Decades ago, there were hardly any Sikhs in the Milwaukee area. After a 1960s change in immigration law made it easier for people to reach the U.S. from Asia, they began flowing in. And one of the earliest arrivals was Swaranjit Arora, who came in the '60s and arrived in Milwaukee in 1972 to teach at the University of Wisconsin. He talked with us about how things have changed.

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Around the Nation
4:50 am
Wed August 8, 2012

Shootings, Violent Protests Put Anaheim On Edge

Originally published on Wed August 8, 2012 11:52 am

Transcript

RENEE MONTAGNE, HOST:

We've been hearing, in recent days, about the city of Anaheim here in Southern California. Violent protests shook that city following police shootings of two Latino men. Tensions there remain high, and tonight the city council will hold a special meeting to hear residents' concerns. But as NPR's Carrie Kahn reports, some community members say their complaints have long been ignored in what they say is a city that cares more about Anaheim's big businesses than about them.

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Business
4:50 am
Wed August 8, 2012

Business News

Originally published on Wed August 8, 2012 11:52 am

Transcript

STEVE INSKEEP, HOST:

NPR's business news starts with markets rather optimistic.

Stock market averages in Asia closed higher today for the third day in a row. There's apparently a feeling that the U.S. and Europe are poised to make moves that will help the global economy. Investors are betting that the Federal Reserve will launch new stimulus action. And they're also betting that some decisive action will be taken soon to reign in the fiscal crisis in Europe.

Business
4:50 am
Wed August 8, 2012

The Last Word In Business

Originally published on Wed August 8, 2012 11:52 am

Transcript

RENEE MONTAGNE, HOST:

And our last word in business is: shocking - positively shocking.

STEVE INSKEEP, HOST:

Any James Bond fan knows that's a line from (Singing) "Goldfinger."

It's what Bond says after electrocuting a henchmen in a bathtub.

MONTAGNE: Britain has the Olympics, and this fall, it will have a 24-hour James Bond channel. British broadcaster BSkyB is launching the channel for the month of October to mark the 50th anniversary of the Bond franchise.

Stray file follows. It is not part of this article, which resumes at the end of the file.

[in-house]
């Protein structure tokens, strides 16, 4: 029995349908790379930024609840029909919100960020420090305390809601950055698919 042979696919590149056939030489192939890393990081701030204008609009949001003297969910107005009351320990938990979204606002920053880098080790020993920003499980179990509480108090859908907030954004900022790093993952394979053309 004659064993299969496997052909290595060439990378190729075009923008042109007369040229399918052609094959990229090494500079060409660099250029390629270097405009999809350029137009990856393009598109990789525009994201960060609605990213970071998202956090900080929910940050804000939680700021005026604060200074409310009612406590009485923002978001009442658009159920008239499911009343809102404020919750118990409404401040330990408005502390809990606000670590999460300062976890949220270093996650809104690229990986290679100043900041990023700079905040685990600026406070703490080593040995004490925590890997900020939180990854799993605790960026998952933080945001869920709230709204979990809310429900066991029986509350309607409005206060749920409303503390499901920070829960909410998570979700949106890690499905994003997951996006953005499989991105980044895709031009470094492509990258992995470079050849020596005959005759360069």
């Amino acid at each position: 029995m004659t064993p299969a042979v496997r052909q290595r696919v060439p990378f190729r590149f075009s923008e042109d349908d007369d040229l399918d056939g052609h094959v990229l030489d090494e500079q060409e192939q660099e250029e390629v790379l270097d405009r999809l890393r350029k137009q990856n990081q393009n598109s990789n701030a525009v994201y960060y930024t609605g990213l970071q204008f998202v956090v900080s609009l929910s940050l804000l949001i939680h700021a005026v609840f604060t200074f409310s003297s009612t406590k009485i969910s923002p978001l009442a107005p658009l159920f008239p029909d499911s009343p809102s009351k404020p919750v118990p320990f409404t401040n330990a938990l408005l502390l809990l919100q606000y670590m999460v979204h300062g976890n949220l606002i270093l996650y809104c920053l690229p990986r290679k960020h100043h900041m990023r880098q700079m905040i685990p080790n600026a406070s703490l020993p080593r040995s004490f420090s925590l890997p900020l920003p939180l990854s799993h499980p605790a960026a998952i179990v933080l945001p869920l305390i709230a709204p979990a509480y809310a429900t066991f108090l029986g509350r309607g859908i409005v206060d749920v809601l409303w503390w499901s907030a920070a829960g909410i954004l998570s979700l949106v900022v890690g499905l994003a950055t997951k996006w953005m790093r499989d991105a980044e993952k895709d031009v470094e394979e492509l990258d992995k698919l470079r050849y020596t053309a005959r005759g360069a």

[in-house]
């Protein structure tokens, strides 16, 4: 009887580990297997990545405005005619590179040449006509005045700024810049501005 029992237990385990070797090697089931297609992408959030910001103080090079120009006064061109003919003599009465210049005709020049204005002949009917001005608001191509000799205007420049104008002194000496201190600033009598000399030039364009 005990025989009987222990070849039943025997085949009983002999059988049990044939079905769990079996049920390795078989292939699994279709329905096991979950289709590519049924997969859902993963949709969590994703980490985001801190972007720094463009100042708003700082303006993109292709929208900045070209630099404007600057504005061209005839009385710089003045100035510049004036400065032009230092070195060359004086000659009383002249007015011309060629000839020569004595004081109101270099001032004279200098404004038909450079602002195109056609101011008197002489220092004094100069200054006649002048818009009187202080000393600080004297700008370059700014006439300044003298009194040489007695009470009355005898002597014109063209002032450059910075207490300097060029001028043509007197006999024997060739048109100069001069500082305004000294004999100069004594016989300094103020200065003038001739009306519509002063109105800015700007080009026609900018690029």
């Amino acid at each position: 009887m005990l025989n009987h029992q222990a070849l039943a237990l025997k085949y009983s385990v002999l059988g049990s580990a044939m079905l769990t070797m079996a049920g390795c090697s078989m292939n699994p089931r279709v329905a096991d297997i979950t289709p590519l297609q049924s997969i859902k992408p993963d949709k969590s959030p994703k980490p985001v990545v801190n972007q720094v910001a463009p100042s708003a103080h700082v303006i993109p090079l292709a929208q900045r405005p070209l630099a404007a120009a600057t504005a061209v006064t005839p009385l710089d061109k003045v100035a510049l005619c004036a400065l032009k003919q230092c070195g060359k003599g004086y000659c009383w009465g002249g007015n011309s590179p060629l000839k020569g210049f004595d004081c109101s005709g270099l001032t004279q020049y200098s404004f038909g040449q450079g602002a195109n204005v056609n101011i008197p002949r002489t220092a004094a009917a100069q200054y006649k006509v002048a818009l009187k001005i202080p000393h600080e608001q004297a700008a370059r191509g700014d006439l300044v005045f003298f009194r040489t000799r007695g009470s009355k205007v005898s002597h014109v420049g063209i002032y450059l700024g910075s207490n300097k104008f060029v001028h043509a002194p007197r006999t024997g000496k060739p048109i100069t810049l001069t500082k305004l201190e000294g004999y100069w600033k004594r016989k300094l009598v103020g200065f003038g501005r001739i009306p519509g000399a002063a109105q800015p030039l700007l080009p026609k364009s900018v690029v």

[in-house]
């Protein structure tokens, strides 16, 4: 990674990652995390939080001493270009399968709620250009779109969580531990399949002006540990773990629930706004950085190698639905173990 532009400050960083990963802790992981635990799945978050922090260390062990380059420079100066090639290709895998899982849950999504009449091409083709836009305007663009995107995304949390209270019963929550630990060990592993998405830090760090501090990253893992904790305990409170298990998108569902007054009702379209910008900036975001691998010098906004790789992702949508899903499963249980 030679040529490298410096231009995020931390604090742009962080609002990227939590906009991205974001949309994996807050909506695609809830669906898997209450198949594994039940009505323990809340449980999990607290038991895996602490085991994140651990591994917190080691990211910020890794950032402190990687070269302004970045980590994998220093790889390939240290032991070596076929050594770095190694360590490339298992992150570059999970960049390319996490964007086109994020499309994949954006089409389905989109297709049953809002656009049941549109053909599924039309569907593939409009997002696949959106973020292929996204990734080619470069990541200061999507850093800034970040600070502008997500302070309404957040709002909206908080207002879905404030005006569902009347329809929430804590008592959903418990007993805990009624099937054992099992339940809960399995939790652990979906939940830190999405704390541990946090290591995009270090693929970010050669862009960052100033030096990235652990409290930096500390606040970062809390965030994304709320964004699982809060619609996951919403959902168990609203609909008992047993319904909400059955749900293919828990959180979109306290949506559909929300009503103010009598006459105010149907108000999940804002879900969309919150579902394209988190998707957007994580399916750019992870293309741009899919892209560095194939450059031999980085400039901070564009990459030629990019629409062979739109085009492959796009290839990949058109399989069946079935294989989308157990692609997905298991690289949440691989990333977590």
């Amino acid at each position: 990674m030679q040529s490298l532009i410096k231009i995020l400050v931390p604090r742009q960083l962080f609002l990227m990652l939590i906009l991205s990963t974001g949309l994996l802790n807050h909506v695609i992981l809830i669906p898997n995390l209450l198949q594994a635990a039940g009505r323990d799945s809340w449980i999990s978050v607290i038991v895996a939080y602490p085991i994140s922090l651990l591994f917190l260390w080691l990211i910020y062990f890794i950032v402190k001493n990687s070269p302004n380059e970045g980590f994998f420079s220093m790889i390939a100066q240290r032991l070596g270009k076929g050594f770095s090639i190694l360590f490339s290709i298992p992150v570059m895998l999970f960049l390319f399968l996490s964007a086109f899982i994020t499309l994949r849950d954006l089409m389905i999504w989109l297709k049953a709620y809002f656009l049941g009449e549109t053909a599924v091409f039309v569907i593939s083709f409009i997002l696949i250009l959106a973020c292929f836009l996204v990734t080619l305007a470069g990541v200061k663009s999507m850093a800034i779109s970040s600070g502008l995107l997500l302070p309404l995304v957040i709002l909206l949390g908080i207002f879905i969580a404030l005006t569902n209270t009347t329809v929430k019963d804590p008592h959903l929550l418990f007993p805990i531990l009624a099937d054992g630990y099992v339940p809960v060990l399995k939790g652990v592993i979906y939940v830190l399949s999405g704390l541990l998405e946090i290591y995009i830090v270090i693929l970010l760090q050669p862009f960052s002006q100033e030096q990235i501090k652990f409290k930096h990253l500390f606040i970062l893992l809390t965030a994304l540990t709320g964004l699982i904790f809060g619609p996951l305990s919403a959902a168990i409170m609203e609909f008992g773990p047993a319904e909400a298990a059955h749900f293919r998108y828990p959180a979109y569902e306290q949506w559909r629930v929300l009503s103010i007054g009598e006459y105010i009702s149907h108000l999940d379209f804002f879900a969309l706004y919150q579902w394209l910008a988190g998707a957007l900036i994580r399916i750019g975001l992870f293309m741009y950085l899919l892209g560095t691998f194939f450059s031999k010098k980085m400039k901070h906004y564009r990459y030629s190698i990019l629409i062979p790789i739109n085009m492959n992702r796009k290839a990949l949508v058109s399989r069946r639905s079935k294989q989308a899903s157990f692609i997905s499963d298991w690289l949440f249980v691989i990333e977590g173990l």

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Architecture
4:03 am
Wed August 8, 2012

Sky-High Design: How To Make A Bird-Friendly Building

Ayodha Ouditt NPR

Originally published on Thu August 9, 2012 10:44 am

Shiny glass buildings are a hallmark of modern architecture, but for birds, that shimmer can be deadly. Every year, an estimated 100 million to 1 billion birds die by flying into glass windows. By studying how birds interact with buildings, architects and ornithologists are trying to create special features designed to keep birds alive.

Below, click around to see architectural features that can make buildings safer for birds — or more deadly.

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Sweetness And Light
3:27 am
Wed August 8, 2012

How Can You Really Measure The Greatest Olympian?

Before U.S. swimmer Michael Phelps broke the record for the most medals, did anyone say the precious record-holder, gymnast Larisa Latynina, was the greatest Olympian?
Leon Neal AFP/Getty Images

Originally published on Wed August 8, 2012 11:52 am

I always like it when Olympic champions from one sport go to another competition, so I was particularly touched to see Kobe Bryant, with his children in tow, watching as the magnificent Michael Phelps bid adieu to his sport by winning yet one last gold.

Phelps and Bryant are connected these days, too, because both have prompted some historical conversation. Kobe boasted that his current U.S. basketball squad could beat the sainted Dream Team of '92, while Phelps, simply by piling up more medals, opened up the barroom debate about who might be the greatest Olympian ever.

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Books News & Features
3:26 am
Wed August 8, 2012

With 'Last Book Sale,' Lit Giant Leaves One More Gift

Booked Up Inc. helped put author Larry McMurtry's hometown on the map when it became one of the largest used bookstores in the country.
Donna McWilliam AP

Originally published on Wed August 8, 2012 12:54 pm

Larry McMurtry is perhaps best known for novels like The Last Picture Show, Terms of Endearment and Lonesome Dove; but the author also has a career as a bookseller.

His store, Booked Up, spills across four buildings in his small hometown of Archer City, Texas, and houses nearly half a million rare and used books. But starting this Friday, McMurtry is holding an auction to whittle down that number — by a lot.

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First And Main
3:25 am
Wed August 8, 2012

Florida Market Draws Candidates Like Bees To Honey

Parkesdale Farm Market is run by Jim Meeks, 70, and his extended family, including his daughter-in-law Xiamara Meeks, 36. Business is booming and the stand has been a mainstay on presidential campaign stops since the days of George H.W. Bush.
Becky Lettenberger NPR

Originally published on Wed August 8, 2012 7:36 pm

As the presidential election nears, Morning Edition has begun a series of reports from an iconic American corner: First and Main. Several times in the next few months, we'll travel to a battleground state, then to a vital county in each state. In that county, we find a starting point for our visit: First and Main streets, the intersection of politics and real life.

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Business
3:19 am
Wed August 8, 2012

Natural Gas Giant Tries To Shift Gears

Workers move a section of well casing into place at a Chesapeake Energy natural gas well site near Burlington, Pa., in 2010.
Ralph Wilson AP

Originally published on Thu August 9, 2012 3:54 pm

A drop in natural gas prices is hurting balance sheets across the petroleum industry. The second-largest natural gas producer in the United States — Oklahoma City-based Chesapeake Energy — has been hit especially hard.

After 23 consecutive years of touting its increasing natural gas production, Chesapeake CEO Aubrey McClendon told investors during a conference call Tuesday that the company projects its gas output will drop about 7 percent in 2013.